“Yeah, but the first time’s special. You never forget it.” She cupped her chin in her hands and her gaze went somewhere else. “I remember mine. I was a burgeoning flower of womanhood. He was the weird kid who kept playing with his switchblade. We were both so nervous, but we figured it out together.” She sighed. “I think they hanged him for it.”
“Anyway,” I said, changing the subject as fast as possible, “why shouldn’t I hate adventurers? I think we’re both entitled to at this point.”
“Are you kidding? They dedicate their lives to helping people. They’re heroes.”
I rolled my eyes. “You have this thing about seeing things in black and white, don’t you? Good and evil. Heroes and villains. Probably comes from that Binny upbringing. Life’s more complex than that. There are no heroes or villains. There’s just people who want money and people who want a bit more money.”
“What about you?”
“What about me?”
“Wouldn’t you say you’re on a heroic quest?”
I looked at her, eyebrow raised. “I wouldn’t call getting myself killed a particularly heroic goal.”
“It’s still a quest. And you’ve already had epic battles and stuff.”
“Having a quest doesn’t mean anything. Everyone’s on a quest. I want to die. You’ve got your Borrigarde thing. And Thaddeus hasn’t alienated everyone in the world yet.”
“Your prattle will impress not the agents of the Almighty, creature of the deeps.”
I sat up. “Actually, Barry’s the one who’s apparently got the backing of the Gods. And he’s a lot more passionate about things than we are. Maybe he’s the real hero.”
Meryl blinked a few times. “Are you serious?”
“Of course not. You started an absolutely retarded conversation and I’m making fun of you. Do try to keep up.”
The debate ended when someone ran down the street outside, loudly ringing a handbell, and every adventurer in the room immediately bolted for the door. Within seconds the three of us and the innkeeper were the only people left in the inn. All was silent but for the sound of abandoned chairs and barstools gently rocking on their back legs for a moment before falling over with a clatter.
“What was that all about?” wondered Meryl aloud.
“Gnolls are attacking,” said the innkeeper, as nonchalantly as one would announce that the buns were being delivered.
It was my chair’s turn to fall as I leapt to my feet in alarm. “Gnolls?”
“Mm, yes,” the innkeeper nodded. “Whole tribe of the things live just outside town. This happens every few nights. Good thing all these stalwart adventurers are around, hmm?” He winked. The eyepatch spoiled the effect somewhat.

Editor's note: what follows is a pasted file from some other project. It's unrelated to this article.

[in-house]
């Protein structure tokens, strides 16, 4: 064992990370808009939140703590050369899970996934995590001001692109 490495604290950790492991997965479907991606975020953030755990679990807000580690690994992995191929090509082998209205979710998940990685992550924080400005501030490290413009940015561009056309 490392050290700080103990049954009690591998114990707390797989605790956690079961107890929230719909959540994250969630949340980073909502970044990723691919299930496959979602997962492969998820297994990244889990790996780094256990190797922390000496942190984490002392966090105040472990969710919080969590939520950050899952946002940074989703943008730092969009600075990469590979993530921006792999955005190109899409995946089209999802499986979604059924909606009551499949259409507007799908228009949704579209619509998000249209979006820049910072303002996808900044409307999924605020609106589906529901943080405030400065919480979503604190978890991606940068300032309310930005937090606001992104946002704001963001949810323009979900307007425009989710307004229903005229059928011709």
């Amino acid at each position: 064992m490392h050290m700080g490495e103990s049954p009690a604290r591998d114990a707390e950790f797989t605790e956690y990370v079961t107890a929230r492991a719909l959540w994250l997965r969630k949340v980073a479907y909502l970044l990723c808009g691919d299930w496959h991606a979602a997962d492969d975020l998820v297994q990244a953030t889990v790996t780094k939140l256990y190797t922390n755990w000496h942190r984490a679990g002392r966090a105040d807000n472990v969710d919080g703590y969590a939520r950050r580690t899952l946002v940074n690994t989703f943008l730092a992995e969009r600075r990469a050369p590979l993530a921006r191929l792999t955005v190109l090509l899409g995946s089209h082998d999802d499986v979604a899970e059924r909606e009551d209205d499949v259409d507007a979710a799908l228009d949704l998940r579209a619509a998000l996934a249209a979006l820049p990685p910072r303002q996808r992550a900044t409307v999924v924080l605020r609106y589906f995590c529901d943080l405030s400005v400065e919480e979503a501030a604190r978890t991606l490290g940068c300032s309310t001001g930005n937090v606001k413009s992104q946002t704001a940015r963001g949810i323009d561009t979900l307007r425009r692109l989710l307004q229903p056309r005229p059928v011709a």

“Let’s get out of here,” I suggested.
“Scared of gnolls, are we, champ?”
“They’re gnolls!” was the best argument I could come up with. This was the second time I’d been asked to justify being afraid of gnolls, and I still couldn’t fathom why. It was like being asked to explain why old people should wear clothing.
“Maybe you should watch tonight’s battle,” suggested the innkeeper. “You can get a good view from the window.”
I crossed over and peered around the shutter, preparing to slam it closed at the first sign of tusks. A crowd of around forty adventurers were gathered around the tasteless fountain, near a couple of opportunistic refreshment stands and some spectators with less sense of self-preservation than I.
An overweight man with a preposterously huge mustache and a massive, jewel-encrusted mayor’s medallion strode confidently into the center of the plaza. He stepped onto a wooden platform and addressed the crowd. “O noble warriors of fortune,” he boomed, his grand country accent clearly audible even from this distance. “The vile Hairybum tribe are on their way to do all manner o’ indescribably awful things to our village. We beseech you …”
“Skip the intro.” A dwarf pushed his way to the front of the crowd. It was the blonde fellow who had accosted me earlier. “We’ve all heard it a million times. What’s the reward?”
The mustache wobbled back and forth in irritation for a moment. “Twenty points for every dead gnoll. The usual arrangement. Hang onto yer receipts and hand ’em in at the town hall to get your logs signed … what’s the matter? Why all the consternation, sirs?”
“There was this beggar earlier on,” continued the dwarf over the displeased muttering of his fellows. “Handing out hundred-point rewards for lowest-level quests. There hasn’t been some kind of boost in the town budget, has there?”
“Of course not! That individual was most certainly not sanctioned by the town Quest Committee! We cannot afford to hand points out like that!”